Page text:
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Universitá di Bologna and International Monetary Fund. I wish to thank for their comments Fabrizio Balassone, Mark De Broeck, Allan Drazen, Olivier Jeanne, Manmohan S. Kumar, Eduardo Ley, Alessandro Missale, Alessandro Rebucci, and Alessandro Turrini. The standard disclaimer applies.
I have tried to keep technicalities to a minimum, or to relegate them into Appendix I. For a dynamic stochastic model of optimal taxation with debt and in the presence of spending barriers, see Manasse, 1996.
Thus, d≡ln(D/Yp), e≡ln(Y/Yp), and D, Y, Yp denote the deficit, actual and trend (potential) output, respectively.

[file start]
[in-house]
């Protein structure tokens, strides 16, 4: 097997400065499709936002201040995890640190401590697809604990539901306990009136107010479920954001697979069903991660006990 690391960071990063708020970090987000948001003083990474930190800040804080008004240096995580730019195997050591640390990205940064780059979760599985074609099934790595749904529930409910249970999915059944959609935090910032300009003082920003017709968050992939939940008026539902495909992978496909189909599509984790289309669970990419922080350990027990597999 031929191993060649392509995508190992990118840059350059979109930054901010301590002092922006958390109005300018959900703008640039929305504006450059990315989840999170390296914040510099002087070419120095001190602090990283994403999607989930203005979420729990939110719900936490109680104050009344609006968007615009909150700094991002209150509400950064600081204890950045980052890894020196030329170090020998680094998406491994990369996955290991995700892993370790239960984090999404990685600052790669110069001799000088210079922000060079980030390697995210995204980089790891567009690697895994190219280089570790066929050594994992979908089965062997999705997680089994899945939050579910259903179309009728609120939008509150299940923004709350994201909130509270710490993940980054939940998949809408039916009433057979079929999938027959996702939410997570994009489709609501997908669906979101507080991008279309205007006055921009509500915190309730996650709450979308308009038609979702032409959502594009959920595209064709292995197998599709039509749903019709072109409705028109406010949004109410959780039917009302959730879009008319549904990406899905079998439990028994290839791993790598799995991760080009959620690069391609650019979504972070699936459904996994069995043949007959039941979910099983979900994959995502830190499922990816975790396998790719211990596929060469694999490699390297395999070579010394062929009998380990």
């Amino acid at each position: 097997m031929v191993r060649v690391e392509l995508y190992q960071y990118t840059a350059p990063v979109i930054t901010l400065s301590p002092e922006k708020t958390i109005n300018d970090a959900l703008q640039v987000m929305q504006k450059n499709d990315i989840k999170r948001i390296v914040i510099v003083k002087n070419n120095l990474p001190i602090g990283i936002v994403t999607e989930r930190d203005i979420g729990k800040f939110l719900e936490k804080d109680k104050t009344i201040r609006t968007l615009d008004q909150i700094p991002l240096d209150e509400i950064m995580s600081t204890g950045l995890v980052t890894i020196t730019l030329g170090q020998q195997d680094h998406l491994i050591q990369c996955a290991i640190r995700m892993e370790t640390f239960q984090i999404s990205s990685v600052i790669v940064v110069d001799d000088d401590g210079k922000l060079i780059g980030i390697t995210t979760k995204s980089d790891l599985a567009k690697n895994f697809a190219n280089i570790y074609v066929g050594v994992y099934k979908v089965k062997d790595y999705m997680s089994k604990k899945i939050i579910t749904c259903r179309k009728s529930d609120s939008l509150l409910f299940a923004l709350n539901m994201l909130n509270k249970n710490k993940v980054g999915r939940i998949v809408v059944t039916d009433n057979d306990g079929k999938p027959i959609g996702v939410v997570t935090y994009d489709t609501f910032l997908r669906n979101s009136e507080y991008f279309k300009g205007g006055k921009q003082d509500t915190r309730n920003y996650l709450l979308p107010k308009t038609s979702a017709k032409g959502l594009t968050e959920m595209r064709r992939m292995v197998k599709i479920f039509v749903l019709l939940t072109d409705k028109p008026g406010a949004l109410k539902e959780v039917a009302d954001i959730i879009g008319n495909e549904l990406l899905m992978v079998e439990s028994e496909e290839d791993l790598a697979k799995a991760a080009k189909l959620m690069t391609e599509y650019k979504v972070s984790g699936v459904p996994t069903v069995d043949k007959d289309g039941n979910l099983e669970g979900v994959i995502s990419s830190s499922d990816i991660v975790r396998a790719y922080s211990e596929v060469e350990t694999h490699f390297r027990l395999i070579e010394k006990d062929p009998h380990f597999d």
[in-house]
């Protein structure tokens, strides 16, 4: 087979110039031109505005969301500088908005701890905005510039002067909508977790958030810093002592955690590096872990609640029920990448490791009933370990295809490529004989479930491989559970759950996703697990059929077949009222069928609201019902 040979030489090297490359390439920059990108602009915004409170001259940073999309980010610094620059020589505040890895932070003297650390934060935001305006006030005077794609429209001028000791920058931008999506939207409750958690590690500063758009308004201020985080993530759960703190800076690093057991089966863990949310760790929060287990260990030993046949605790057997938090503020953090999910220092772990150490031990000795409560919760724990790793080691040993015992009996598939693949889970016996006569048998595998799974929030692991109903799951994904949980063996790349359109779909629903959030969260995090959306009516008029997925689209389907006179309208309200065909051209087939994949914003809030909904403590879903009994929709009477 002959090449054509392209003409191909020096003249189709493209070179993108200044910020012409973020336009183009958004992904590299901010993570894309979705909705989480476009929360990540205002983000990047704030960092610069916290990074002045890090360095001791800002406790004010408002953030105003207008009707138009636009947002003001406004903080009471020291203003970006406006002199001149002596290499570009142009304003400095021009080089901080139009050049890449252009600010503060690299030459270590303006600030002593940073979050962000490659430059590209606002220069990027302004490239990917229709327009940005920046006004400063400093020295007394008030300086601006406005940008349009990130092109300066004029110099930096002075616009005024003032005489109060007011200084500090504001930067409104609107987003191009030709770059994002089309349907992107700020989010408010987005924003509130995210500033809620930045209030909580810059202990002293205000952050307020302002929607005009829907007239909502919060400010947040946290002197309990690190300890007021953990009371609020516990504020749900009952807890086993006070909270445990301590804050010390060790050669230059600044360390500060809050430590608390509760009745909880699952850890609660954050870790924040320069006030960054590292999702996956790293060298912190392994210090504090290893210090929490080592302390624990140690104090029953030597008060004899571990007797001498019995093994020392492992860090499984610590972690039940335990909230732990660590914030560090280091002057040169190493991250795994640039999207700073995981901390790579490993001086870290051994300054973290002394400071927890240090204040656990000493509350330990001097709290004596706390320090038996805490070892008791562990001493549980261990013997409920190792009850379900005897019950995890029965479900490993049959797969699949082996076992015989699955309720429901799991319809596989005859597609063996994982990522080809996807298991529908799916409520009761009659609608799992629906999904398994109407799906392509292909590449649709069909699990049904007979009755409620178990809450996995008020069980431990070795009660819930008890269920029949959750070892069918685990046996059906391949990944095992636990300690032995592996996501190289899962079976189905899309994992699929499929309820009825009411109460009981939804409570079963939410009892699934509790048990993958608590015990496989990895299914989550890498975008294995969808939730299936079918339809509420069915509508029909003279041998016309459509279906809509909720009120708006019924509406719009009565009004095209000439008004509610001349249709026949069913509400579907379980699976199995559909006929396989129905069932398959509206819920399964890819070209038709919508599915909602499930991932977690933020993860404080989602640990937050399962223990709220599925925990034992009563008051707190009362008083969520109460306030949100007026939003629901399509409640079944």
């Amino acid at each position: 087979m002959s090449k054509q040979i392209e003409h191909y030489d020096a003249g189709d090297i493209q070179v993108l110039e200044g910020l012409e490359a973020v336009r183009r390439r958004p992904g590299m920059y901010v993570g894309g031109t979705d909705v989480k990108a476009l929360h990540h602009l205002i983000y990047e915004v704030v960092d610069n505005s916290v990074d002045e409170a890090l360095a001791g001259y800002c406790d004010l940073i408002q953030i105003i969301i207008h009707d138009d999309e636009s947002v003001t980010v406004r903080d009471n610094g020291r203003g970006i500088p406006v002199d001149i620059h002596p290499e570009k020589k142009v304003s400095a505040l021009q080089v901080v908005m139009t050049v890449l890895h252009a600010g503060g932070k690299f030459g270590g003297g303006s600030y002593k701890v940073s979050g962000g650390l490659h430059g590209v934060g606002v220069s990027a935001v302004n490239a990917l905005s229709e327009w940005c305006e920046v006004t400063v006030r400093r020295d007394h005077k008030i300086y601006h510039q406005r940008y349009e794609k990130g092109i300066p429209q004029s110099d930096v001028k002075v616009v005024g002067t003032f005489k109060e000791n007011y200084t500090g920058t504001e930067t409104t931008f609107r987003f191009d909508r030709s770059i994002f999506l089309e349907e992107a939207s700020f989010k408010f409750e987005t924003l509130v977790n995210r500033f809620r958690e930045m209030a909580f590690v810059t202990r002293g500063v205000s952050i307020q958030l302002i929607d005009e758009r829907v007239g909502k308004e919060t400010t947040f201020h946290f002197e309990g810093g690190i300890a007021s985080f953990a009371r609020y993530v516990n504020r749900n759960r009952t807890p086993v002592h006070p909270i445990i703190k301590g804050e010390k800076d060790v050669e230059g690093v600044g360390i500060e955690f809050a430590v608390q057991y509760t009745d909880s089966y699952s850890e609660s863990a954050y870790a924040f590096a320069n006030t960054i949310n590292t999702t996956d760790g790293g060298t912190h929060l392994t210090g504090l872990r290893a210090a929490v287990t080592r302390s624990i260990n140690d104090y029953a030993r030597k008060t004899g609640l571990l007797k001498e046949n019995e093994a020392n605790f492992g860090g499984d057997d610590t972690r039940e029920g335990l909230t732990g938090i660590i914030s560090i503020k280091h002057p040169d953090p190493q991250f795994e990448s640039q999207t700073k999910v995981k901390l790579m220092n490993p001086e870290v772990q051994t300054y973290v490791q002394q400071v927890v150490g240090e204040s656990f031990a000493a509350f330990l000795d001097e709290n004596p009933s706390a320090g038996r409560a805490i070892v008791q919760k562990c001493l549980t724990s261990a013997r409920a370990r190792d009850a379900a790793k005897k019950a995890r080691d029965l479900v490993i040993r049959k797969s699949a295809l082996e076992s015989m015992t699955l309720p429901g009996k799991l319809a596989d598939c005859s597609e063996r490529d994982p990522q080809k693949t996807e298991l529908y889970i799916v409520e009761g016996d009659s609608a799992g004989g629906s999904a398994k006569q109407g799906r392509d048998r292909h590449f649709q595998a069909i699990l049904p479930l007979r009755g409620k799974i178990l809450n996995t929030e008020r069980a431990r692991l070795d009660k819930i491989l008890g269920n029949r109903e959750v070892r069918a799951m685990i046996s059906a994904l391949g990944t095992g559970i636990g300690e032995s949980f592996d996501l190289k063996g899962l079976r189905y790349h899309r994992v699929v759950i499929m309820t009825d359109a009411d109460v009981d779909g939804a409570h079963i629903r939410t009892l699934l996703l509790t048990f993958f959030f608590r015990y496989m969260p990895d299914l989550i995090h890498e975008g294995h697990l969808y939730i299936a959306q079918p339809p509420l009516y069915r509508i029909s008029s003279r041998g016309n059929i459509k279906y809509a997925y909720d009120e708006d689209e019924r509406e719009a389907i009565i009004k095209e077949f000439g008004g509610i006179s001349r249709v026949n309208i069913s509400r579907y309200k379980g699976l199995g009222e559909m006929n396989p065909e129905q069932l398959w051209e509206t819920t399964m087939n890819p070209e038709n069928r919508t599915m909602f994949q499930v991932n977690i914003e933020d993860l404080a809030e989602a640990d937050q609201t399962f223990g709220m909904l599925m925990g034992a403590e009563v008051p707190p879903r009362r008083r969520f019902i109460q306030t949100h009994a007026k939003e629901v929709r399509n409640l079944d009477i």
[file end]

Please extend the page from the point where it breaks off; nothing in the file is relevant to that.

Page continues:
I follow the convention of indicating a partial derivative with a subscript, e.g., Wx is the partial derivative of W with respect to x.
The term c(e) enters separately from the choice variable, d, so it does not affect the analysis (but only the welfare calculations). The chosen functional form can be interpreted as a linearization of an increasing and concave function, or, in expected terms, as a constant absolute risk-aversion (CARA) utility function.
For example, Feldstein (2005) argues that a monetary union creates a strong deficit bias because a deficit in a single nation does not cause the rise in the nation’s interest rate nor a depreciation of the domestic currency. Under this interpretation, Wp represents the national government’s objective function, and W denotes the welfare of the representative union-wide agent.
Note that each of the N consumers’ utility becomes W’=W-w(d)/N ≈W for N large.
Recall that d≡ln(D/Yp) and e≡ln(Y/Yp), so that d-e represents the logarithm of the deficit-output ratio, d-e=ln(D/Y). Hence D/Y≤ X implies, taking logs of both sides, d-e ≤ x
This requires that